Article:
Most contemporary films about the supernatural fail because they aren’t scary enough. The delightful thing about David Lowery’s A Ghost Story (2017) is that it isn’t intended to be frightening. Instead, the director uses the genre to deliver a reflective, metaphysical drama about the passing of time; his film manages to be engaging even though the ghostly character, played by Casey Affleck, spends nearly all of it covered by a sheet with cut-out eye holes.
One of the encouraging aspects of A Ghost Story is that it’s the opposite of formulaic. Just when you think it’s going to be a low-key take on Ghost (1990) or Truly, Madly, Deeply (1990), it skedaddles in a different direction. The unconventional elements include the flowing sheet that the ghost wears, which was difficult to construct, and consisted of several layers of petticoats and a helmet under the sheeting.
The story starts conventionally, with musician “C” (played by Affleck) moving into a quiet house with his girlfriend “M” (Rooney Mara). He likes the silence, she wants to leave. Then, offscreen, he’s killed in a car crash. After “M” has left the hospital, “C” rises from his deathbed, concealed by his sheet, and returns to the house with her. Time passes, things change.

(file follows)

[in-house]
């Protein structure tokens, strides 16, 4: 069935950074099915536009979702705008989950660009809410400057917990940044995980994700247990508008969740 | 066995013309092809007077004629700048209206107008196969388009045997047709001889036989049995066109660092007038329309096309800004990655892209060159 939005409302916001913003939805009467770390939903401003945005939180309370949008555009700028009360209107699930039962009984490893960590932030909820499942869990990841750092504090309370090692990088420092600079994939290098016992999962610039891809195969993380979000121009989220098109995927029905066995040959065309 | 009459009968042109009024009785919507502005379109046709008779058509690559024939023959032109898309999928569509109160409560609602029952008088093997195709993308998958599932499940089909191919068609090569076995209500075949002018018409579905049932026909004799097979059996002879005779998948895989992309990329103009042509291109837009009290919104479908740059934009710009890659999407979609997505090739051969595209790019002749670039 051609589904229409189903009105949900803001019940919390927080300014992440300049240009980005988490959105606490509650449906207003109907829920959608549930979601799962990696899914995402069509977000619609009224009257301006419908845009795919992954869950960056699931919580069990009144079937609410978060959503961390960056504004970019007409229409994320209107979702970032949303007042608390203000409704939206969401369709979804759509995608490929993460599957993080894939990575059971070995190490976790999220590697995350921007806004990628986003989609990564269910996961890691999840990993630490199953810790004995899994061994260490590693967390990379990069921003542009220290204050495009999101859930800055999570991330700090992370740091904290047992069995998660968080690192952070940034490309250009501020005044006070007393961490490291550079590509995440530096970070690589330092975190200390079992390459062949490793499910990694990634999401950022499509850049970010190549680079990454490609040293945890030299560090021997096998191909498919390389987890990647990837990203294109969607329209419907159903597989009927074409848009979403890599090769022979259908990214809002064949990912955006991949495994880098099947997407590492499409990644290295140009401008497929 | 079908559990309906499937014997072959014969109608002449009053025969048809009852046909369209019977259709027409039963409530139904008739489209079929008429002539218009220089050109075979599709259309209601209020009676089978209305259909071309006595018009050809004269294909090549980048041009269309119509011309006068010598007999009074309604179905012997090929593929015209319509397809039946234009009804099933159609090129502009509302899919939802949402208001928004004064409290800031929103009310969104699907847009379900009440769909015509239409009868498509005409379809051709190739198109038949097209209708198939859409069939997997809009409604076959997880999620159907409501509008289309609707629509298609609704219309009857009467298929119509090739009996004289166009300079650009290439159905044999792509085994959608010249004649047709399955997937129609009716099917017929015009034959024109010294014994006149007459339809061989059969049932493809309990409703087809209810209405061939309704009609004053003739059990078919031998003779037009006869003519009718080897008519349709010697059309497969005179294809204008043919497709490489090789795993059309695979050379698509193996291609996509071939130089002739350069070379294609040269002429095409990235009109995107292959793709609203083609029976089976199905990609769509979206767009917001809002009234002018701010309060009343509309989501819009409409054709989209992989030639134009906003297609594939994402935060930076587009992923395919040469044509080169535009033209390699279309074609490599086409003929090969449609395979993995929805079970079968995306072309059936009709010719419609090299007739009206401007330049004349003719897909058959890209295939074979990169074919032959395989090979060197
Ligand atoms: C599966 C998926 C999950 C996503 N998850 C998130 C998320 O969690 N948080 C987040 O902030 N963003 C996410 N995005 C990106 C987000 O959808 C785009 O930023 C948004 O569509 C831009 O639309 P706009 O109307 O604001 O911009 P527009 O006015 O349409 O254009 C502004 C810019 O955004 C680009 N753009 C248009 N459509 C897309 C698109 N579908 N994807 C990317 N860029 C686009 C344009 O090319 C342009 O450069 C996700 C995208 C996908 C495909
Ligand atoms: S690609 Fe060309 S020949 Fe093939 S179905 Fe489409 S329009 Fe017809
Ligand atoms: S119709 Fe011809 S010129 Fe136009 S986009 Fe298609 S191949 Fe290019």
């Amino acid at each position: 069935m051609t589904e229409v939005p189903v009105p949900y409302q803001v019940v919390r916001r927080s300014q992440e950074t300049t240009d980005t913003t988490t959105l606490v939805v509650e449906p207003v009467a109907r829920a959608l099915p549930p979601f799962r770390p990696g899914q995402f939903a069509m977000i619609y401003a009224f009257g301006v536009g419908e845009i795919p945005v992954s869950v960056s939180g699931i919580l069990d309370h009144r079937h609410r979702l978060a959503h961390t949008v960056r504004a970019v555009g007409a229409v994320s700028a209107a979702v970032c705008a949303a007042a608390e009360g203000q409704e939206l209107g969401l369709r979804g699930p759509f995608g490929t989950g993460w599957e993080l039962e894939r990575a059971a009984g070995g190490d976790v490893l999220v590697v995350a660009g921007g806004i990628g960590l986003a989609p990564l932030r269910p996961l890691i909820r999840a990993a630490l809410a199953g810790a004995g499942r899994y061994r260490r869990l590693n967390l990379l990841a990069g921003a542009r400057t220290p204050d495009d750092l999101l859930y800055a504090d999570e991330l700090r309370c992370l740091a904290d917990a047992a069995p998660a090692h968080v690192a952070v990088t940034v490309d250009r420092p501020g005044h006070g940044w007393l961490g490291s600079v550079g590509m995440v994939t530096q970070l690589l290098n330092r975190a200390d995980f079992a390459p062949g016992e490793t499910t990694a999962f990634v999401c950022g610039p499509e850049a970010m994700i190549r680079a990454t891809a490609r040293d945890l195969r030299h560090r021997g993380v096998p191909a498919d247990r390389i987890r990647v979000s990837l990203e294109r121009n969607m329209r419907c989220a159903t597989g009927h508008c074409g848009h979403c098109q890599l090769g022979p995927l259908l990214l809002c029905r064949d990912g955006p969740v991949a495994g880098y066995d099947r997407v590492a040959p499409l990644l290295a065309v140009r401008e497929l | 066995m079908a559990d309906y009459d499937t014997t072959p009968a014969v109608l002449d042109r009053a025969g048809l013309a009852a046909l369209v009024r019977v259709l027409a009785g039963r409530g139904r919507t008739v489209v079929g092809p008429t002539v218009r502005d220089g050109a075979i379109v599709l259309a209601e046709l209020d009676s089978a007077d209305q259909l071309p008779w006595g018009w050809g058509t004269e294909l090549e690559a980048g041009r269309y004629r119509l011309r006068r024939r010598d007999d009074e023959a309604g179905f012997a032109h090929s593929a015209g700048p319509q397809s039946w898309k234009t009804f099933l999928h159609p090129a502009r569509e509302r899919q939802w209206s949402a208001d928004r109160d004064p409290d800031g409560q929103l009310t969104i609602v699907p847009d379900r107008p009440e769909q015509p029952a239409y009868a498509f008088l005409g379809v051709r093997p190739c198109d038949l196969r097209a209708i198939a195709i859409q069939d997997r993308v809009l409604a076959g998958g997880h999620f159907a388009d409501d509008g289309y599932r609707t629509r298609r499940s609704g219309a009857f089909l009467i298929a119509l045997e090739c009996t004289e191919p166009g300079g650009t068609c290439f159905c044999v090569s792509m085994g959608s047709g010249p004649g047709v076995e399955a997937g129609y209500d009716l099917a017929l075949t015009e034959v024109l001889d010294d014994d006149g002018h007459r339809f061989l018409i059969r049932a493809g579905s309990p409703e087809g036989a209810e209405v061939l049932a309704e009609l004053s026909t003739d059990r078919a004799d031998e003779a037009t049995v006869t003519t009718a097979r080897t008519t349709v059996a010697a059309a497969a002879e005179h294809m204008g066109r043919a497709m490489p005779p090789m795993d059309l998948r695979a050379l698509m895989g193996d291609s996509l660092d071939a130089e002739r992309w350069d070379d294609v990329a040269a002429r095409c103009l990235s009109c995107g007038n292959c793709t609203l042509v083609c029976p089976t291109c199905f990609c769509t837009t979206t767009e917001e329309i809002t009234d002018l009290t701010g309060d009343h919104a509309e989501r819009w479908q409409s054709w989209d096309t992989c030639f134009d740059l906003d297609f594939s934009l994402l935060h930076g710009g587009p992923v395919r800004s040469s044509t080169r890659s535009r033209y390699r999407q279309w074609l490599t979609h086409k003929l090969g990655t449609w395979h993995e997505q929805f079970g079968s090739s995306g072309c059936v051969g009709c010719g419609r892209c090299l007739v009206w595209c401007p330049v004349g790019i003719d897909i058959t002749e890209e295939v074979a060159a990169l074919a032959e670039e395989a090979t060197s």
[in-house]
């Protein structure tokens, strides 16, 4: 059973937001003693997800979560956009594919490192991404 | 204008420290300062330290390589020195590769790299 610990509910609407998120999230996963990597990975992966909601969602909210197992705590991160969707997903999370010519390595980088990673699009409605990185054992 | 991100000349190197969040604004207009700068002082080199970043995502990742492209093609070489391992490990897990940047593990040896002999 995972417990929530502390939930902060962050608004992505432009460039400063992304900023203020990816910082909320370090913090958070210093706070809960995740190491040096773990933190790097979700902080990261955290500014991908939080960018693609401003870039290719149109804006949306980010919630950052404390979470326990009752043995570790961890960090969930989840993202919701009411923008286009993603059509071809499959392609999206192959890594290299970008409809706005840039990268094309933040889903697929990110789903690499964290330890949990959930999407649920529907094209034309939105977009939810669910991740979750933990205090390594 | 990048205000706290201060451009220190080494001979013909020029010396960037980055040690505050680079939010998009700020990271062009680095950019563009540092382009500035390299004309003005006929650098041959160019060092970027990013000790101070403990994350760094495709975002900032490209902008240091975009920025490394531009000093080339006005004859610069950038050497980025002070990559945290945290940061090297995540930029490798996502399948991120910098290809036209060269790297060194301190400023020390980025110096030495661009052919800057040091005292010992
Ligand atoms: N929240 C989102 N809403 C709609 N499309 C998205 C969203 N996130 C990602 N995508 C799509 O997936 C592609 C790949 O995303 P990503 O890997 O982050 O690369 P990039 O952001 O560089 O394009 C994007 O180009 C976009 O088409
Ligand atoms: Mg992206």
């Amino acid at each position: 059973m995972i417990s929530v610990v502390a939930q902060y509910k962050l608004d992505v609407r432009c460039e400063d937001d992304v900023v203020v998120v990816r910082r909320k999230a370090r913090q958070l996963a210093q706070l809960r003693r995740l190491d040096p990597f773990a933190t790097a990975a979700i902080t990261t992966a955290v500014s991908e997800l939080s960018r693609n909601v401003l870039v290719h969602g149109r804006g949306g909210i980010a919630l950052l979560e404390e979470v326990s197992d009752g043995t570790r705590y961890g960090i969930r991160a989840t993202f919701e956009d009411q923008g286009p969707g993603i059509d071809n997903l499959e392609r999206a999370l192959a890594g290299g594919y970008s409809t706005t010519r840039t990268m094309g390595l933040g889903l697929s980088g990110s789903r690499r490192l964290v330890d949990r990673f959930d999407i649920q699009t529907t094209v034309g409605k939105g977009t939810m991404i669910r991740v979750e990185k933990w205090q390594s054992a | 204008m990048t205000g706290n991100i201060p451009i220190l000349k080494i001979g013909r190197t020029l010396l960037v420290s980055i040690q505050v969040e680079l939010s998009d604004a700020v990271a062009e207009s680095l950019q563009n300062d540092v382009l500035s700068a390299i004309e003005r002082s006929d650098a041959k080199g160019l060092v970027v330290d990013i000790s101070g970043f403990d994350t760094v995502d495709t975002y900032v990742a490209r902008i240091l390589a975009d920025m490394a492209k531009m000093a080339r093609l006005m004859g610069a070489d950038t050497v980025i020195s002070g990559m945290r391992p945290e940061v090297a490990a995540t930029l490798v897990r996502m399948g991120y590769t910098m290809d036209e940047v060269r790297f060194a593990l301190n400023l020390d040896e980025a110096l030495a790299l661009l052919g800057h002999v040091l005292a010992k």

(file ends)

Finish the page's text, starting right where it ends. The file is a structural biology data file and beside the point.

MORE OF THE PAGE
The film is almost completely without dialogue, except for a long monologue about cosmology towards the middle, a scene which contains the key to the movie’s existence. Instead of using conversations, Lowery communicates his point with long, carefully composed shots – a shot of Mara eating a pie, watched silently by Affleck, lasts about five minutes – that force the viewer to reflect on what may be happening.
Lowery had a Sundance hit with the outlaw tale Ain’t Them Bodies Saints (2013), also co-starring Affleck and Mara – a success which led to him to direct Disney’s Pete’s Dragon (2016) and the forthcoming Old Man and the Gun, both featuring Robert Redford. A Ghost Story, which was self-funded and shot secretively in Texas, was the director’s attempt to do something smaller, away from the constraints of Hollywood.
Like Wong Kar-wai’s Days of Being Wild (1990), another film that analyses the passing of time, the narrative of A Ghost Story was constructed in the editing room – Lowery says he wasn’t sure there was a film in the footage after he’d shot it. Consequently, his metaphysical ruminations about time and space are a bit muddled compared with, for instance, Interstellar (2014), which carefully and cleverly relates to modern theoretical physics. But it’s still a pleasantly thought-provoking watch.
A Ghost Story will be screened on September 21 and 30 at The Metroplex, in Kowloon Bay, as the opening film of Sundance Film Festival: Hong Kong. David Lowery will attend a Q&A session after the screening on September 21.